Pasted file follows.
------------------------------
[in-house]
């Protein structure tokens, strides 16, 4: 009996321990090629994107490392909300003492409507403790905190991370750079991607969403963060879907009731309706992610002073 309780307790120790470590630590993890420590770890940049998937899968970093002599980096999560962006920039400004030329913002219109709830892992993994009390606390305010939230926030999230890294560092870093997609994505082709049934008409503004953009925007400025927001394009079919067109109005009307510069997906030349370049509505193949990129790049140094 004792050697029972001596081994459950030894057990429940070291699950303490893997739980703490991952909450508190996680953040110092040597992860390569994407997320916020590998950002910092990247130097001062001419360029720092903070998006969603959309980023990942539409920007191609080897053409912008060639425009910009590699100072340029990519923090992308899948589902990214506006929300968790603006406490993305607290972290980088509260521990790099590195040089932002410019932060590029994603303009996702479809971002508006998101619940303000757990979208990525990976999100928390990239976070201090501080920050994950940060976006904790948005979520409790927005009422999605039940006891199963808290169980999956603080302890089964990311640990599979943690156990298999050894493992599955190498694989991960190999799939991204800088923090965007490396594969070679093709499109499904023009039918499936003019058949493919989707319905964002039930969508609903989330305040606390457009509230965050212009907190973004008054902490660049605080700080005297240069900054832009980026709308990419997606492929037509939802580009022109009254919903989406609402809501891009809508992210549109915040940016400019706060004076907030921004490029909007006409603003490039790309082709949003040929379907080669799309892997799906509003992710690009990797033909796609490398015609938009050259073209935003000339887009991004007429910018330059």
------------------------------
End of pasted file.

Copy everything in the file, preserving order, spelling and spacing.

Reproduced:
[in-house]
């Protein structure tokens, strides 16, 4: 009996321990090629994107490392909300003492409507403790905190991370750079991607969403963060879907009731309706992610002073 309780307790120790470590630590993890420590770890940049998937899968970093002599980096999560962006920039400004030329913002219109709830892992993994009390606390305010939230926030999230890294560092870093997609994505082709049934008409503004953009925007400025927001394009079919067109109005009307510069997906030349370049509505193949990129790049140094 004792050697029972001596081994459950030894057990429940070291699950303490893997739980703490991952909450508190996680953040110092040597992860390569994407997320916020590998950002910092990247130097001062001419360029720092903070998006969603959309980023990942539409920007191609080897053409912008060639425009910009590699100072340029990519923090992308899948589902990214506006929300968790603006406490993305607290972290980088509260521990790099590195040089932002410019932060590029994603303009996702479809971002508006998101619940303000757990979208990525990976999100928390990239976070201090501080920050994950940060976006904790948005979520409790927005009422999605039940006891199963808290169980999956603080302890089964990311640990599979943690156990298999050894493992599955190498694989991960190999799939991204800088923090965007490396594969070679093709499109499904023009039918499936003019058949493919989707319905964002039930969508609903989330305040606390457009509230965050212009907190973004008054902490660049605080700080005297240069900054832009980026709308990419997606492929037509939802580009022109009254919903989406609402809501891009809508992210549109915040940016400019706060004076907030921004490029909007006409603003490039790309082709949003040929379907080669799309892997799906509003992710690009990797033909796609490398015609938009050259073209935003000339887009991004007429910018330059």